Fuel duty is frozen as Hunt extends 5p-a-litre cut for 12 months: How much of petrol and diesel is made up of tax?

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  • Chancellor Jeremy Hunt confirms that the duty on fuel will remain frozen at 57.95 liters per year.
  • In his spring budget statement, he also extended a 12-month fuel duty cut by 5p.
  • Even with the tax on fuel frozen and cut, the tax is a third of what drivers pay at gas stations and about half of the total cost including VAT.

Chancellor Jeremy Hunt confirmed in his spring budget that fuel tariffs will remain frozen for the thirteenth year in a row, and he will extend the 5p per liter cut for another 12 months.

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Easing the burden of higher petrol and diesel prices on UK motorists, Hunt said in a speech on Wednesday: “As inflation remains high, I have decided that now is not the right time to raise inflation-adjusted fuel duties or increase the duty.

“Over the next 12 months, I’m also going to keep the 5p and freeze the fuel tax.”

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The freeze is estimated to save drivers about £6bn a year, with the RAC estimating that a 12-month extension of the 5p per liter fuel duty would save motorists about £3.30 per fill-up.

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Relief at gas stations for motorists: the duty on fuel will remain frozen, and the “temporary” tax cut of 5p per liter, introduced last year, has been extended, it was confirmed today.

The freeze means the duty on fuel will remain at 57.95p per litre, as it has been since March 2011.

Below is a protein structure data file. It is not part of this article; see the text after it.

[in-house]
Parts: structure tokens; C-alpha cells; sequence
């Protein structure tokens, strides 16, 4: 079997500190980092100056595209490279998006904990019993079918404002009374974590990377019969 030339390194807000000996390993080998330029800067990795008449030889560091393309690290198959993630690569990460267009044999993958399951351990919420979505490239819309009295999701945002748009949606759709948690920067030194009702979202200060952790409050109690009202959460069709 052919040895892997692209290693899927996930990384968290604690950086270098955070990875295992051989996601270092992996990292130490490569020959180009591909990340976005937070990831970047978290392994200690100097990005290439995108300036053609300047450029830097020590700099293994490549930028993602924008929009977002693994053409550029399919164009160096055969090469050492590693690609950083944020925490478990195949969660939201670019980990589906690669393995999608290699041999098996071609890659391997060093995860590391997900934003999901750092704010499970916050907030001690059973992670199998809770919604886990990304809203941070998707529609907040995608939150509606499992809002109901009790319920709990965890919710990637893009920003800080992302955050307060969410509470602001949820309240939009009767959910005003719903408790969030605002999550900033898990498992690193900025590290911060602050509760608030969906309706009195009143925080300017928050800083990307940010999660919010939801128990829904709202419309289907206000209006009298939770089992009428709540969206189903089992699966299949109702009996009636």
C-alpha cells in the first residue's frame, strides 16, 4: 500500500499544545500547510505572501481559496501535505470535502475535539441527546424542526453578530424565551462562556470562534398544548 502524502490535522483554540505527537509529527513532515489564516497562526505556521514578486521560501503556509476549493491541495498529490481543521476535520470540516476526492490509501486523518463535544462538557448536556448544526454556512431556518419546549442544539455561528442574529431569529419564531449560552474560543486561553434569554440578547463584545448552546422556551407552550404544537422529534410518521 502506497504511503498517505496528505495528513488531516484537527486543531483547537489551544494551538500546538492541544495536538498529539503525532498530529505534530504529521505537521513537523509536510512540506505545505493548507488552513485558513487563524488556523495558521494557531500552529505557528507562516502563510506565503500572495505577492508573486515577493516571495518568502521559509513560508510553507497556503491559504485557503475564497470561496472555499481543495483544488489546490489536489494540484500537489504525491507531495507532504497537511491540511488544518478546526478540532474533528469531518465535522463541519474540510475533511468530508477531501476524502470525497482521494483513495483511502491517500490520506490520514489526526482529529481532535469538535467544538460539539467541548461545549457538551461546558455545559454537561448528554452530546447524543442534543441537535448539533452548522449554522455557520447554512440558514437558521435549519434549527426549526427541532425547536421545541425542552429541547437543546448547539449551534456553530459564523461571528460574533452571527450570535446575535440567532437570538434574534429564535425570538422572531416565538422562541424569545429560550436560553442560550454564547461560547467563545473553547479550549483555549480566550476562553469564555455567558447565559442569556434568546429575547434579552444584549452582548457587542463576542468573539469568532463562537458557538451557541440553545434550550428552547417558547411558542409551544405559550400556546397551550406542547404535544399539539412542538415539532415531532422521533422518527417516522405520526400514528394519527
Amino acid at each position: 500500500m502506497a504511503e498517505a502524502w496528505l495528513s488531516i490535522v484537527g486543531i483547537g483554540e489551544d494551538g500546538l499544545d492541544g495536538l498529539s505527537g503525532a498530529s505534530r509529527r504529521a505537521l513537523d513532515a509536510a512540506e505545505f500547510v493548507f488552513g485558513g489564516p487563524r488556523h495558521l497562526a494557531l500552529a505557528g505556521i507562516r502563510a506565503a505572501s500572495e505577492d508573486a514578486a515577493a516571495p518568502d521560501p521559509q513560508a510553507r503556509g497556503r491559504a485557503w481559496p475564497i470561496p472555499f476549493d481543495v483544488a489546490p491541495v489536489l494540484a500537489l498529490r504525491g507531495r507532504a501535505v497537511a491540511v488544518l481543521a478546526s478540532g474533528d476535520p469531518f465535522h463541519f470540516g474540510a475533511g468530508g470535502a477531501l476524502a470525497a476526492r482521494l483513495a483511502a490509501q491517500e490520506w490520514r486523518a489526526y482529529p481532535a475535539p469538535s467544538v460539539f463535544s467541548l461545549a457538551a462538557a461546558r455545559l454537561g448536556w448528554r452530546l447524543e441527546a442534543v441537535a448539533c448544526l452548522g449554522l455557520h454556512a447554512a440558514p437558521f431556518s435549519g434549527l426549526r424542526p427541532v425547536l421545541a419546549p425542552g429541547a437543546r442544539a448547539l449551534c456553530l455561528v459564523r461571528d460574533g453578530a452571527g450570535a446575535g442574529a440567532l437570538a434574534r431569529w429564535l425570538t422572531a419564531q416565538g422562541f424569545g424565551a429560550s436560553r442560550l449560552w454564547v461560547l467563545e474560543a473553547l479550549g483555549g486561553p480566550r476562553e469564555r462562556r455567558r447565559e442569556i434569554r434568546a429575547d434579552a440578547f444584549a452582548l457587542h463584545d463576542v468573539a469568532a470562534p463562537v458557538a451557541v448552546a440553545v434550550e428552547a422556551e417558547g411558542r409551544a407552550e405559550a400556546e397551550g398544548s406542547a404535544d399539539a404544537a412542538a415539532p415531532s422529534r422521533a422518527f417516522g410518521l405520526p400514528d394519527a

Rishi Sunak’s “temporary” 5p tax cut on Rishi Sunak’s fuel, introduced last year in an attempt to stave off pump prices, will also be extended until March 2024, meaning the duty will remain at 52.95p for the next 12 months.

The news came as a huge relief to the country’s drivers after fears prices could rise 12p a liter from this month.

Following last year’s fall budget, the Office of Budget Responsibility’s (OBR) report on economic and fiscal outlook for this month lists “a planned 23 percent increase in the fuel duty rate” in its analysis.

Other spring budget measures that will affect motorists this year

1. The Pothole Foundation receives an additional £200 million after the Granthshala campaign.

Hunt has pledged an additional £200m to local councils to help fix potholes across the UK, 20% more than the money allocated to repair our cratered roads.

This comes after a Granthshala campaign called on the government to clean up our crumbling streets and reduce record high levels of driver complaints, pothole-related car breakdowns and repair bills, and compensation claims filed by motorists with local authorities.

The Chancellor told the House of Commons: “After a wet and then cold winter, I have received especially strong ideas about the curse of potholes.

“The Spending Review allocated £500m annually to the Pothole Fund, but today I have decided to increase that fund by another £200m next year to help local communities address this issue.”